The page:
_{2}, and LiF at 200–1100 nm are 0.1014, 0.0669, and 0.0503, respectively. It is obvious that the refractive index span of fused silica material is larger in this spectral range.

_{2}, and BK7 can be estimated based on Equation (9). Figure 3b shows the three-dimensional relationships between the angular dispersion, wavelength, and prism apex angle of these four materials. It is shown that angular dispersion increases with the apex angle of the prism at a constant wavelength for each of the materials. However, as the wavelength increases, the angular dispersion of the prism declines and tends to be uniform for a constant apex angle. This result suggests that the long-wave region features higher requirements for tolerance and image recognition. Comparing the angular dispersion of the four materials, it is worth noting that BK7 shows the highest angular dispersion at a constant wavelength in the spectral range of 320–1100 nm, followed by F-Silica. In fact, F-Silica shows the highest angular dispersion for the full spectral range of 200–1100 nm. Furthermore, given its lower cost and small thermal expansion coefficient, F-Silica is the best choice for auxiliary dispersion components within the spectral range of 200–1100 nm.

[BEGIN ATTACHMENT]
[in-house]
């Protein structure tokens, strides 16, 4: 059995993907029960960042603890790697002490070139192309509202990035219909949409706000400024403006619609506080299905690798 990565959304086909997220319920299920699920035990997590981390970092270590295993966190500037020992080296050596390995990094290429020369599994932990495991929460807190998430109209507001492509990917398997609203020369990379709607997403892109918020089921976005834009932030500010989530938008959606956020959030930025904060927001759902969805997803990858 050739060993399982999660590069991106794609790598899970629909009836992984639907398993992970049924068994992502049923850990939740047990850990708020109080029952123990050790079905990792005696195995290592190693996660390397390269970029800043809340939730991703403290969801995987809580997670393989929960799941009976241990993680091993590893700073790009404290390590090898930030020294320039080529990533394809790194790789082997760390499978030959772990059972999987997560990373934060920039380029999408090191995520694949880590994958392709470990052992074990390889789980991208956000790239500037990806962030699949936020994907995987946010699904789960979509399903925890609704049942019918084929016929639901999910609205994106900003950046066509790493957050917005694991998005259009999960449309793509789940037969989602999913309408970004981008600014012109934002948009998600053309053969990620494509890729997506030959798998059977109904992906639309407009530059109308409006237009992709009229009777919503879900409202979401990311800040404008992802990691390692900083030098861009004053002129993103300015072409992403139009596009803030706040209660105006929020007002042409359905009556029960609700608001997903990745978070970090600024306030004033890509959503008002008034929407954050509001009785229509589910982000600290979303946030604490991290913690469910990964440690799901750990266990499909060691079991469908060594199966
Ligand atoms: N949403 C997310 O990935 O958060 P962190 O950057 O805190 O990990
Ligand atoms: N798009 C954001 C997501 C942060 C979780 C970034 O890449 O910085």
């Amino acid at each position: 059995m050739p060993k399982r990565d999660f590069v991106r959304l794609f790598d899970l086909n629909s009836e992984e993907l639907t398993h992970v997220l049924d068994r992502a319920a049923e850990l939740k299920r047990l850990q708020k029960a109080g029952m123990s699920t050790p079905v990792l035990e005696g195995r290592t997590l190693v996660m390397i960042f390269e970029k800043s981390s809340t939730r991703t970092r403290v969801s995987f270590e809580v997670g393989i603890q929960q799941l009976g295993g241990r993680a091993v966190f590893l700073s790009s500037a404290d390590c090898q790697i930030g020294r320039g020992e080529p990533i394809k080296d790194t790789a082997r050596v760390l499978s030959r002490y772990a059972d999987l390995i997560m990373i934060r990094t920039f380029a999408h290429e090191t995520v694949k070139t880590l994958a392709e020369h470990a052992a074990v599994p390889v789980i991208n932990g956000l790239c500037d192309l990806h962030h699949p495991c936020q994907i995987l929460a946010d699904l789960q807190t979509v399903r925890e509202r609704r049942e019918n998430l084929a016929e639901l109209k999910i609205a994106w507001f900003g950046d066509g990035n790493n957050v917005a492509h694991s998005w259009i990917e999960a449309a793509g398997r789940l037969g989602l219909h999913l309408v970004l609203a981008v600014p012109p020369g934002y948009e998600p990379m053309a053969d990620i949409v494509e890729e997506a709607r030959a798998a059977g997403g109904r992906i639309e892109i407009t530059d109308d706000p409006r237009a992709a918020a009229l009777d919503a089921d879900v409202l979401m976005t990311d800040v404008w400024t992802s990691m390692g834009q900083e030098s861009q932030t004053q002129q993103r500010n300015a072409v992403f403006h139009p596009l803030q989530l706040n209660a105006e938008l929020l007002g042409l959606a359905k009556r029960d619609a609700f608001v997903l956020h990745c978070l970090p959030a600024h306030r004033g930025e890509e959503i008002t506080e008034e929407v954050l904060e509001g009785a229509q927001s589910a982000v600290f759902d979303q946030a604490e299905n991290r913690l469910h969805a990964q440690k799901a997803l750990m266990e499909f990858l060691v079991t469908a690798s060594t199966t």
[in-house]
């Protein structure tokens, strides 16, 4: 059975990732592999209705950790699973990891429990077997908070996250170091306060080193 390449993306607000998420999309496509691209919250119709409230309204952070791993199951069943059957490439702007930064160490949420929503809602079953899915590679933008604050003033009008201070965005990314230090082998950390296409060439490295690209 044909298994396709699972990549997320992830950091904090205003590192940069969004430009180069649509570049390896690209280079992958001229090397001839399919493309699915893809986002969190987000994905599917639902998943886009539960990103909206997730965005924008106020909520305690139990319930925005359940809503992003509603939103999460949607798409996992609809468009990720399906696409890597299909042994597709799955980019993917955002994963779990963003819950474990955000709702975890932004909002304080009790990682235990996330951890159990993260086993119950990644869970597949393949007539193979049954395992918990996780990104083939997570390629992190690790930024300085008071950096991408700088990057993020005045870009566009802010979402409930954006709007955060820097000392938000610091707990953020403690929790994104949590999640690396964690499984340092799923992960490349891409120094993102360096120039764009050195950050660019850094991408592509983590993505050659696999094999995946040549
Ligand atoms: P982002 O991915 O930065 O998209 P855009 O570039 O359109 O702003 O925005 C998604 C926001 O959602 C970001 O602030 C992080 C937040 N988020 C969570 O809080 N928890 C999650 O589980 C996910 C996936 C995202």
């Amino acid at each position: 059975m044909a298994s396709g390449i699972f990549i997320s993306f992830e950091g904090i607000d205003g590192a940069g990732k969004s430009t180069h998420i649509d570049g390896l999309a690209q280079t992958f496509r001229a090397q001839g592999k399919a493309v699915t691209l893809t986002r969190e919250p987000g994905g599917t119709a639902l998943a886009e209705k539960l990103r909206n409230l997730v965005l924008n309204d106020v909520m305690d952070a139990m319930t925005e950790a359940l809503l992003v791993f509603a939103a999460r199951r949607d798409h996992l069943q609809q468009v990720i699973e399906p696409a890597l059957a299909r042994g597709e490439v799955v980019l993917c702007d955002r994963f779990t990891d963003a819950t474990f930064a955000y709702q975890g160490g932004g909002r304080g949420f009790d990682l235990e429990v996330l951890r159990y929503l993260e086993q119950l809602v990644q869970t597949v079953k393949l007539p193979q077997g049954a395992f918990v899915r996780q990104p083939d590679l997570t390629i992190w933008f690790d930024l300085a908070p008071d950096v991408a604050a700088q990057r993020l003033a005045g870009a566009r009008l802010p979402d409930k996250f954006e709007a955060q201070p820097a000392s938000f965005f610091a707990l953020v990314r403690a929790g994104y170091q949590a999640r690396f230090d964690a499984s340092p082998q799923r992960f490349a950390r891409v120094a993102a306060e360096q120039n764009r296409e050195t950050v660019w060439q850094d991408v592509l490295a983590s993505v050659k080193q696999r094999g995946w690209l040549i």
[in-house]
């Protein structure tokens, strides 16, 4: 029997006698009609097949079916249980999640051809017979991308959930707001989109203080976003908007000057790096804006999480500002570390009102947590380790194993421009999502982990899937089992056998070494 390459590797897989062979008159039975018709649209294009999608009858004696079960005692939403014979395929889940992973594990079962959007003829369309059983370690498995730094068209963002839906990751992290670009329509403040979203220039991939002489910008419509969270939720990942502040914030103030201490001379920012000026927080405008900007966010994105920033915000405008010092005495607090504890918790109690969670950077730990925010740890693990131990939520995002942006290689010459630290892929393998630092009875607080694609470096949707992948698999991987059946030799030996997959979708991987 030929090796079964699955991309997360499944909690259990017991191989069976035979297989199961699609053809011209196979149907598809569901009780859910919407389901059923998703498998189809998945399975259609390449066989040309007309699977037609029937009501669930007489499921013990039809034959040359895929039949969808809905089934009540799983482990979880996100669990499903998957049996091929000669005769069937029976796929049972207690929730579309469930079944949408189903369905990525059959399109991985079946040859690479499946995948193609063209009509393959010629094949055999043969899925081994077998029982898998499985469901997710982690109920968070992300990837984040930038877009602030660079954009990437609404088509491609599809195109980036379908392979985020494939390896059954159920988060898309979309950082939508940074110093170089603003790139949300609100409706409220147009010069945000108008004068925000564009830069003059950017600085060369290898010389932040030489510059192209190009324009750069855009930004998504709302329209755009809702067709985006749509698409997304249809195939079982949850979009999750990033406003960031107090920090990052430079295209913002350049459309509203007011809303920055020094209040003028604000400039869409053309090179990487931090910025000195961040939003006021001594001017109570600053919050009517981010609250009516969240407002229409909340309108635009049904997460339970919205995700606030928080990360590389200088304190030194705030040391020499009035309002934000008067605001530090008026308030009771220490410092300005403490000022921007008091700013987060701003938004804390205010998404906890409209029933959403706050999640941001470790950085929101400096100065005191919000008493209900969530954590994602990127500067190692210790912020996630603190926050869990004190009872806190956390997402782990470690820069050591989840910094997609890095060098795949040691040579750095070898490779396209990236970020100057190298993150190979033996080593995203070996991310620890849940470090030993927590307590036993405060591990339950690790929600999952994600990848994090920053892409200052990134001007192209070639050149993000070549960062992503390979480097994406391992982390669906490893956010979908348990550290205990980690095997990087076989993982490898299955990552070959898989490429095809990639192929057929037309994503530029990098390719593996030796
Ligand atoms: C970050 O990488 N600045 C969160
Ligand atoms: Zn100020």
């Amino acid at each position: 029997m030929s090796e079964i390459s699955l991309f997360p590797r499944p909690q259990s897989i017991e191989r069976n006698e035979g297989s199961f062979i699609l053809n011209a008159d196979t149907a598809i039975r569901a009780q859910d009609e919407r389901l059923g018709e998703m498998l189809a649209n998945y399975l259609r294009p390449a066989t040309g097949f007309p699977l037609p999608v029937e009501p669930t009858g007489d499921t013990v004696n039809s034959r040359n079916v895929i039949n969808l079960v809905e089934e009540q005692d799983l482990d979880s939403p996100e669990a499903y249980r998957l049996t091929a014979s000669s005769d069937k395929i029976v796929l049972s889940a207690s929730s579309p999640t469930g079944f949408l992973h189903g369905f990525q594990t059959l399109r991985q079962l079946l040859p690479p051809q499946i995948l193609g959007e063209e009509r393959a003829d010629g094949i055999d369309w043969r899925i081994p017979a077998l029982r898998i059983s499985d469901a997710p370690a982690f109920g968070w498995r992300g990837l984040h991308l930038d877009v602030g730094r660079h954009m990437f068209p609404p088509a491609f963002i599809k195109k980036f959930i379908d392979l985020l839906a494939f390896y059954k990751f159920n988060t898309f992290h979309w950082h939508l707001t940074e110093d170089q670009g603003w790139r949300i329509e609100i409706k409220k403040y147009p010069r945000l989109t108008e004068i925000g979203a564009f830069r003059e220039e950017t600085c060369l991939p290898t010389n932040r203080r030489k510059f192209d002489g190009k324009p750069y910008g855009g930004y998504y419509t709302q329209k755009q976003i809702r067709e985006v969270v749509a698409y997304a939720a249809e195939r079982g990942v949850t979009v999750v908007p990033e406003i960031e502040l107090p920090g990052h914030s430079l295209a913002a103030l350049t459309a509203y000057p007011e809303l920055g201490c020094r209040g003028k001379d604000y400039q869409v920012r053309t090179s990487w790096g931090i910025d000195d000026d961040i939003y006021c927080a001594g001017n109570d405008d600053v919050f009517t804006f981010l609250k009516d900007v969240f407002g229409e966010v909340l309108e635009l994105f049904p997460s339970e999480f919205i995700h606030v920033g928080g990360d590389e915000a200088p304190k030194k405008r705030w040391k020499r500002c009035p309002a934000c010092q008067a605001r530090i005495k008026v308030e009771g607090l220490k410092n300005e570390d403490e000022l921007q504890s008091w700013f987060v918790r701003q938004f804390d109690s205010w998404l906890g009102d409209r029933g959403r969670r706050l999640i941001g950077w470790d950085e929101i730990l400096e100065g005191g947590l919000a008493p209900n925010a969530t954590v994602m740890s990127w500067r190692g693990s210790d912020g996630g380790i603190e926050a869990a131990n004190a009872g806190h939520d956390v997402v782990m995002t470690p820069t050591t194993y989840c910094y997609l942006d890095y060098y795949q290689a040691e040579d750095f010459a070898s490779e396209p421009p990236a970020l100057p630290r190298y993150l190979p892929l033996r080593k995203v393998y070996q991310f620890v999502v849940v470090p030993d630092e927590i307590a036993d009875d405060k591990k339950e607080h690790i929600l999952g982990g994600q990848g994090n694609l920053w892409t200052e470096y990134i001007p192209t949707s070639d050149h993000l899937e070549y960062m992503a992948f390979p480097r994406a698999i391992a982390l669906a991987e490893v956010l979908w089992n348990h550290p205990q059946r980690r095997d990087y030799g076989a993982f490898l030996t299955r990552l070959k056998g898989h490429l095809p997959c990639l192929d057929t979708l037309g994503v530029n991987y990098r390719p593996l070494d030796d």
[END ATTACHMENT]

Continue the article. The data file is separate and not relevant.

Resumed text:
#### 3.5. Focusing Lens

#### 3.5.1. Determination of Focal Length

_{coll}and f

_{foc}are the focal lengths of the collimating mirror and focusing mirror, respectively.

_{foc}can be calculated as:

#### 3.5.2. Determination of Field of View

_{cen-max}corresponding to the lowest order m

_{min}is determined by Equation (4) and can be expressed by the following equation:

#### 3.5.3. Determination of Aperture Size

## 4. Results and Discussion

#### 4.1. Verification of Spectral Resolution

#### 4.2. Evaluation of Image Quality and Spectral Resolution